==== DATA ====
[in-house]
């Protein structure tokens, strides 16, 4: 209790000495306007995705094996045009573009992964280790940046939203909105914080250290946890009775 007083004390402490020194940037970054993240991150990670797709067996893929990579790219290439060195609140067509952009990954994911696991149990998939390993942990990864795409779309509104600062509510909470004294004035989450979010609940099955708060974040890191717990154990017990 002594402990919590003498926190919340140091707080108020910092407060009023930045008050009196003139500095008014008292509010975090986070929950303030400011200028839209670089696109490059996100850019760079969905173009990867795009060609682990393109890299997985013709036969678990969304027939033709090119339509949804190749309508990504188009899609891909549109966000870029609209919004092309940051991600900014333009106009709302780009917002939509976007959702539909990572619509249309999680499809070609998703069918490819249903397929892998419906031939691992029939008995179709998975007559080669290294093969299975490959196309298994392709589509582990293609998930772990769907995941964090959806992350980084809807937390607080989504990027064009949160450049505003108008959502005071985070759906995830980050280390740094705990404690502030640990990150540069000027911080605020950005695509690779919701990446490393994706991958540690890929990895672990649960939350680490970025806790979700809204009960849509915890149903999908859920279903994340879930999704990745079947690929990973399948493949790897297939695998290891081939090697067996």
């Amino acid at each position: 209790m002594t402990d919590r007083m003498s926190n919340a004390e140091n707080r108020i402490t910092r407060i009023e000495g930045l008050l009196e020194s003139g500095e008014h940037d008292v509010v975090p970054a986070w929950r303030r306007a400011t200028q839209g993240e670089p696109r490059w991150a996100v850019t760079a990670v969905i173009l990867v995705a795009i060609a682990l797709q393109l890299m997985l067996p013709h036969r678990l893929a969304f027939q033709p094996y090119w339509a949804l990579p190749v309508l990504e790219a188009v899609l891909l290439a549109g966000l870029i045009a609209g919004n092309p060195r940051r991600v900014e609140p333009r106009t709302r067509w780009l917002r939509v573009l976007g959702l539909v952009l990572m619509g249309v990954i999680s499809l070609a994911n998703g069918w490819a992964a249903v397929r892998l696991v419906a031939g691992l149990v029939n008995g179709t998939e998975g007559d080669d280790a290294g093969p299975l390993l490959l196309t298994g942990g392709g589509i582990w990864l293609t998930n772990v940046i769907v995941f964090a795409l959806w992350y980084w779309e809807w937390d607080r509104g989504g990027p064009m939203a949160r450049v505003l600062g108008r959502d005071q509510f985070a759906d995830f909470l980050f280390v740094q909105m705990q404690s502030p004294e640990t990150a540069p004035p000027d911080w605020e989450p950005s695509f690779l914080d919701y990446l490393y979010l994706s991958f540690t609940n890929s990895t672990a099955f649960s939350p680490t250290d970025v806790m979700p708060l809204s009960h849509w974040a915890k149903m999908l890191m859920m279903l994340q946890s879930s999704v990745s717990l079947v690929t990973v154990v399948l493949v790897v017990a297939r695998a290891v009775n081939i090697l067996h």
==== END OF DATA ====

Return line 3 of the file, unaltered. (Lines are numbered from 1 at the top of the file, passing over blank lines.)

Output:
């Amino acid at each position: 209790m002594t402990d919590r007083m003498s926190n919340a004390e140091n707080r108020i402490t910092r407060i009023e000495g930045l008050l009196e020194s003139g500095e008014h940037d008292v509010v975090p970054a986070w929950r303030r306007a400011t200028q839209g993240e670089p696109r490059w991150a996100v850019t760079a990670v969905i173009l990867v995705a795009i060609a682990l797709q393109l890299m997985l067996p013709h036969r678990l893929a969304f027939q033709p094996y090119w339509a949804l990579p190749v309508l990504e790219a188009v899609l891909l290439a549109g966000l870029i045009a609209g919004n092309p060195r940051r991600v900014e609140p333009r106009t709302r067509w780009l917002r939509v573009l976007g959702l539909v952009l990572m619509g249309v990954i999680s499809l070609a994911n998703g069918w490819a992964a249903v397929r892998l696991v419906a031939g691992l149990v029939n008995g179709t998939e998975g007559d080669d280790a290294g093969p299975l390993l490959l196309t298994g942990g392709g589509i582990w990864l293609t998930n772990v940046i769907v995941f964090a795409l959806w992350y980084w779309e809807w937390d607080r509104g989504g990027p064009m939203a949160r450049v505003l600062g108008r959502d005071q509510f985070a759906d995830f909470l980050f280390v740094q909105m705990q404690s502030p004294e640990t990150a540069p004035p000027d911080w605020e989450p950005s695509f690779l914080d919701y990446l490393y979010l994706s991958f540690t609940n890929s990895t672990a099955f649960s939350p680490t250290d970025v806790m979700p708060l809204s009960h849509w974040a915890k149903m999908l890191m859920m279903l994340q946890s879930s999704v990745s717990l079947v690929t990973v154990v399948l493949v790897v017990a297939r695998a290891v009775n081939i090697l067996h």